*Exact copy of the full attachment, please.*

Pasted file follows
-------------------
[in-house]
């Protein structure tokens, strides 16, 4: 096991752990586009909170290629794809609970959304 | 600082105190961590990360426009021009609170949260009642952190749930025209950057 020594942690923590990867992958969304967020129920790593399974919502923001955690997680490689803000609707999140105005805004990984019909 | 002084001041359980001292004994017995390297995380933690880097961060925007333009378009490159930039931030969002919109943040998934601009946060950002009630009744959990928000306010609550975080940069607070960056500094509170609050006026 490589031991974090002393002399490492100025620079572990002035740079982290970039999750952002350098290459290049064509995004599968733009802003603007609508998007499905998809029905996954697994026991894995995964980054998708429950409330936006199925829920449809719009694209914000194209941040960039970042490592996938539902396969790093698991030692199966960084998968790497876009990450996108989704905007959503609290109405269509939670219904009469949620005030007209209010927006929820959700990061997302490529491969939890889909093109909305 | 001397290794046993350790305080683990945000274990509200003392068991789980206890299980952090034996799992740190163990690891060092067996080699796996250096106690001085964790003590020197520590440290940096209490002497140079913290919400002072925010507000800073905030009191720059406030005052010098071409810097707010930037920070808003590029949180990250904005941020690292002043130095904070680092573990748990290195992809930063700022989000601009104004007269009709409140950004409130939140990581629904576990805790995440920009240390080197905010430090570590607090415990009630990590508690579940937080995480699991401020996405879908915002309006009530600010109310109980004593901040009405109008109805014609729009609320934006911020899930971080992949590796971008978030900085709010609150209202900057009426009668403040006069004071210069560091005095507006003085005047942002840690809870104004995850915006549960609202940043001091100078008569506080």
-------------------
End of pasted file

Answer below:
[in-house]
């Protein structure tokens, strides 16, 4: 096991752990586009909170290629794809609970959304 | 600082105190961590990360426009021009609170949260009642952190749930025209950057 020594942690923590990867992958969304967020129920790593399974919502923001955690997680490689803000609707999140105005805004990984019909 | 002084001041359980001292004994017995390297995380933690880097961060925007333009378009490159930039931030969002919109943040998934601009946060950002009630009744959990928000306010609550975080940069607070960056500094509170609050006026 490589031991974090002393002399490492100025620079572990002035740079982290970039999750952002350098290459290049064509995004599968733009802003603007609508998007499905998809029905996954697994026991894995995964980054998708429950409330936006199925829920449809719009694209914000194209941040960039970042490592996938539902396969790093698991030692199966960084998968790497876009990450996108989704905007959503609290109405269509939670219904009469949620005030007209209010927006929820959700990061997302490529491969939890889909093109909305 | 001397290794046993350790305080683990945000274990509200003392068991789980206890299980952090034996799992740190163990690891060092067996080699796996250096106690001085964790003590020197520590440290940096209490002497140079913290919400002072925010507000800073905030009191720059406030005052010098071409810097707010930037920070808003590029949180990250904005941020690292002043130095904070680092573990748990290195992809930063700022989000601009104004007269009709409140950004409130939140990581629904576990805790995440920009240390080197905010430090570590607090415990009630990590508690579940937080995480699991401020996405879908915002309006009530600010109310109980004593901040009405109008109805014609729009609320934006911020899930971080992949590796971008978030900085709010609150209202900057009426009668403040006069004071210069560091005095507006003085005047942002840690809870104004995850915006549960609202940043001091100078008569506080």